Do you enjoy reading romances in February? I have two love stories on sale this weekend to help you celebrate Valentine’s Day. My contemporary romance, Saving Snow White, and my historical romance, the Seashell and the Stone, are both free all weekend. The Seashell and the Stone is free through Monday, February 15. Saving Snow White is free through Tuesday, February 16.
Preparing for her wedding day at Seashells Inn, the Victorian Cape May Inn that has been in her family for generations, Ginny Dixon reads her great-great grandmother’s diary and discovers a secret going back to the 1880’s that may impact her future.
Amy Palmer, home from veterinary school on summer break, is reunited with her best friend, Tom Tremont, when the two of them end up working as assistants at the local veterinary clinic. Amy who once hoped for more than friendship with Tom, discovers that he now has a girlfriend. However, on the day of the summer Solstice, a special cat brings them together in a new way.
Besides my free books, I’d like to recommend some of my favorite romance reads that should be available at your local library.
The Tea Rose by Jennifer Donnelly (historical romance)
Time and Again by Jack Finney (time-travel romance)
Me Before You by JoJo Moyes (contemporary romance)
The Summerhouse by Jude Deveraux (Paranormal romance)
The Time Traveler’s Wife by Audrey Niffenegger (time-travel romance)
While I haven’t read Diana Gabaldon’s Outlander books, I’m currently watching the series on Netflix and enjoying it very much. I also haven’t had the pleasure of reading Debbie Macomber’s sweet romances, but I know that they are popular, as well as Danielle Steel’s romances.
This has been a tough year, and one that we were all glad to see end.
In my holiday blog post (https://wp.me/p6m4z7-2W6) I spoke about some challenges and triumphs I’ve encountered this past year. For New Year’s, I’d like to share my goals for 2021 and would love to hear yours. Goals are hopes and dreams put into action and are more important than resolutions because they’re within our control. Here are my top 3:
Goal 1: Diet and Exercise:
I’ve been on the Jenny Craig diet for several years now and have been exercising daily with Leslie Sansone’s Walk-at-Home videos; and, although I’m over 70 pounds lower than when I started, I’d still like to lose at least 15 pounds more. The holidays are a tough time to diet, and I’m a big snacker. I enjoy sweets especially chocolates. While I don’t expect to lose much over the winter, I’ve signed up for a virtual fitness challenge from a company called Run the Edge. My challenge, Run the Year 2021, is a year-long exercise challenge beginning January 1st where participants can run, walk, or step their way to a goal they set from 1,000 to 2021 “miles.” In December I’d also participated in the Run from 2020–Zoom into 2021 Challenge to run/walk 100 miles until January 1st. I came in 4th place out of 156 virtual participants with 131.01 miles walked. It’s a great motivation to keep fit.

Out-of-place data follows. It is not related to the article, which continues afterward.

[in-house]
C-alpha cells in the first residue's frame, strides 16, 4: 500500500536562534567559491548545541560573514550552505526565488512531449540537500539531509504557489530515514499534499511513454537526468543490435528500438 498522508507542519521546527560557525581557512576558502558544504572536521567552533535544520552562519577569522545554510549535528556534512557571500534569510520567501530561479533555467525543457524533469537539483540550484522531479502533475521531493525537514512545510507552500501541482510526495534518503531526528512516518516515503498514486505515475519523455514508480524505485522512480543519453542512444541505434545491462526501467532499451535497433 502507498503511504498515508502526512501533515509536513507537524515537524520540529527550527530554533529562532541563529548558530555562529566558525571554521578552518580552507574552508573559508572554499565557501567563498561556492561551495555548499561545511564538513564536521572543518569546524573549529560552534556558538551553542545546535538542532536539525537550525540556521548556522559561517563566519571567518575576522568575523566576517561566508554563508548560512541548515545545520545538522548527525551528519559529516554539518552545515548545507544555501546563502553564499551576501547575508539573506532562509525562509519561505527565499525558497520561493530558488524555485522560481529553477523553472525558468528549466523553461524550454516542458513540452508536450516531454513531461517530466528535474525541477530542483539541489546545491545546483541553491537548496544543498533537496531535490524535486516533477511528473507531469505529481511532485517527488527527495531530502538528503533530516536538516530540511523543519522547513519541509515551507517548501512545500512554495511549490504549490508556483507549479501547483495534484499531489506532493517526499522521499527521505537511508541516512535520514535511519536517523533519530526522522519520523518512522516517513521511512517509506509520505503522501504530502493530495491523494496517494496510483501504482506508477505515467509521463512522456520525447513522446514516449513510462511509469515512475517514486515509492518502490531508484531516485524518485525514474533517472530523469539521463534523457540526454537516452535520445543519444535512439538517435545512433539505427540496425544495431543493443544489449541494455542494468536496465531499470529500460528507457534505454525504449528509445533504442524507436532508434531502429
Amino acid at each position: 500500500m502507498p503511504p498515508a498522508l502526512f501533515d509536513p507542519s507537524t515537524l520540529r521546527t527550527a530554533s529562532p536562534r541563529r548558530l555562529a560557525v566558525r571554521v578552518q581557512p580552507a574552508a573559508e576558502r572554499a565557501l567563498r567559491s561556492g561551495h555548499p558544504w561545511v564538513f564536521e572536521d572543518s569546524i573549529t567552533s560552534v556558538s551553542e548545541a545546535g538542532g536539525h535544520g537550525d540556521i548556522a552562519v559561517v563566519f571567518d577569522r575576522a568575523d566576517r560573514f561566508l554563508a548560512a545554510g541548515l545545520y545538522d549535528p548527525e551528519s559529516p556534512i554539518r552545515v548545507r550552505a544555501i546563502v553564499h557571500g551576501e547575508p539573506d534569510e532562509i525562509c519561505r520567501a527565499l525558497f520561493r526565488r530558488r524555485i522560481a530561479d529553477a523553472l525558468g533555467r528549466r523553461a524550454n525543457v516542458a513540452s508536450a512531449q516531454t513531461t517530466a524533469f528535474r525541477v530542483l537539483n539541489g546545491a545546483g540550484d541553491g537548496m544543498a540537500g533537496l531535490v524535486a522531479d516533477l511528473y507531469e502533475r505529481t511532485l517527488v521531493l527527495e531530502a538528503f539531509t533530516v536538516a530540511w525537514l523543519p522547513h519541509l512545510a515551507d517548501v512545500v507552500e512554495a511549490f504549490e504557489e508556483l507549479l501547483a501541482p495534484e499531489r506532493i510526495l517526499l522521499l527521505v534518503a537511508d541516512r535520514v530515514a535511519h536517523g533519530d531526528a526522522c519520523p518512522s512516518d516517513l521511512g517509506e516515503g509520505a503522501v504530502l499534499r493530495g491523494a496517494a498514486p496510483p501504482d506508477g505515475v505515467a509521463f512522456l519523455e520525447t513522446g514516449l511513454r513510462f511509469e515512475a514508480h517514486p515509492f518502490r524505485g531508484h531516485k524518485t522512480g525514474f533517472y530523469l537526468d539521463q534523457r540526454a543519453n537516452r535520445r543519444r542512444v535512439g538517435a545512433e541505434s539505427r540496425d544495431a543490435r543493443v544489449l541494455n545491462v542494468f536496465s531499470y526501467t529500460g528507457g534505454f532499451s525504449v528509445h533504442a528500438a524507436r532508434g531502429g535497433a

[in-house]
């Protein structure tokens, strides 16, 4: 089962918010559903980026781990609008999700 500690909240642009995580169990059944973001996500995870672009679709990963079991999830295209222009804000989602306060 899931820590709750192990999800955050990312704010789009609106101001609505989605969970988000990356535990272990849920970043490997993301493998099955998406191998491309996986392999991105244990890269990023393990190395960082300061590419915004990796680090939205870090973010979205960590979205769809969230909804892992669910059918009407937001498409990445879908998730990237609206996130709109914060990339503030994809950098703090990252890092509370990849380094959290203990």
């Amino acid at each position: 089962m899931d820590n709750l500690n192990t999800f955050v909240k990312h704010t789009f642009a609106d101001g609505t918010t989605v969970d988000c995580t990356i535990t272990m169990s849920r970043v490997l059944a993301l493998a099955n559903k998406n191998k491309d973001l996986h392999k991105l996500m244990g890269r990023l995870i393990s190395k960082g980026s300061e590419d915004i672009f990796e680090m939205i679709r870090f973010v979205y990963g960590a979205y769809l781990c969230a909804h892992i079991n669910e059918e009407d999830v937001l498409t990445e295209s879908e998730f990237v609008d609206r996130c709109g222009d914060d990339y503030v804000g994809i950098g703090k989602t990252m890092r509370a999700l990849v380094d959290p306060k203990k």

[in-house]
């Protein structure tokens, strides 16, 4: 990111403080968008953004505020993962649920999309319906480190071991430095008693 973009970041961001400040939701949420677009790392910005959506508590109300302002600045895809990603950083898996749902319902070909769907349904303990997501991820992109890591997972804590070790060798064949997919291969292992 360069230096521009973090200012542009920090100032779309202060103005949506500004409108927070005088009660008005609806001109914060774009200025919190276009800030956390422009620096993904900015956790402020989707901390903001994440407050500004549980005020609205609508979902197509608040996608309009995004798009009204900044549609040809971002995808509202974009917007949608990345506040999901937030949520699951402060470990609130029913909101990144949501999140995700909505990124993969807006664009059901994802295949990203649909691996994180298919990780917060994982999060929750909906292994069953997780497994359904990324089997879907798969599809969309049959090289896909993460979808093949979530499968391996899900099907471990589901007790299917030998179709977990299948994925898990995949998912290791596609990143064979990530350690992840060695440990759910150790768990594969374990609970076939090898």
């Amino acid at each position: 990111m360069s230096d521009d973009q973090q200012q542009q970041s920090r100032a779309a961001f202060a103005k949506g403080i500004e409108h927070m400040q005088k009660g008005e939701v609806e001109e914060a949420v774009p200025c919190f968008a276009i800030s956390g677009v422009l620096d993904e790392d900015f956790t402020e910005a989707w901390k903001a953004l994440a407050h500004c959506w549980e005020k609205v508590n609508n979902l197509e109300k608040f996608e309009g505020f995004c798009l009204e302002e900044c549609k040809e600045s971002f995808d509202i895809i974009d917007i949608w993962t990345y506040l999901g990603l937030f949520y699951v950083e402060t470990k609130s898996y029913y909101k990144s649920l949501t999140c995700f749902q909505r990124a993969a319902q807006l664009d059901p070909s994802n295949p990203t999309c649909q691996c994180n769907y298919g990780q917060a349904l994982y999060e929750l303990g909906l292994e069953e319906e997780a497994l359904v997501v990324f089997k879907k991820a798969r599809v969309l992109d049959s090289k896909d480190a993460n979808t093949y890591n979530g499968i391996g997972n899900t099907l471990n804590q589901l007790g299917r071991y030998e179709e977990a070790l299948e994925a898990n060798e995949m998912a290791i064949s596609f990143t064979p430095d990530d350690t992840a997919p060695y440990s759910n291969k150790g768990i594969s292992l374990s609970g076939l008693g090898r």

Goal 2: Writing Projects
I have a ton of writing projects in various stages of development. I’ve recently resurrected a time-travel novel that I would like to edit and publish. I’m also considering a sequel to Sea Scopewhich was so well received and won a silver medal from Reader’s Favorite and placed as a finalist in TopShelf Magazine’s 2020 Awards contest (the eBook is on sale for 99 cents until January 3). Of course, I have plans for a 6th Cobble Cove cozy mystery, although I may publish a spring Sneaky the Library Cat story first. I may also try my hand at another non-fiction book after Pet Posts: The Cat Chats. I have an idea for this but will keep it to myself for now, although I can say that it will involve cats.
Goal 3: Continuing Education
As a librarian and an author, I know the value of lifetime learning. I’m hoping to take more online writing courses and attend virtual and, if available, in-person conferences. In addition, I’ll be leading a Zoom writing group for my library called First Draft Writer’s Club that kicks off this January and a virtual book club called Fun with Fiction that will feature monthly reading themes. I plan to share information from those groups in upcoming posts. In February, Long Island University’s Alumni Association, has asked me to host a one-hour zoom writing workshop, From Blogs to Books: Publishing for Pleasure or Profit, where I’ll be discussing various types of writing and publishing. The writing group, book club, and workshop will be open to all but will require registration. I’ll post details about them in a future blog and share on my Facebook author page.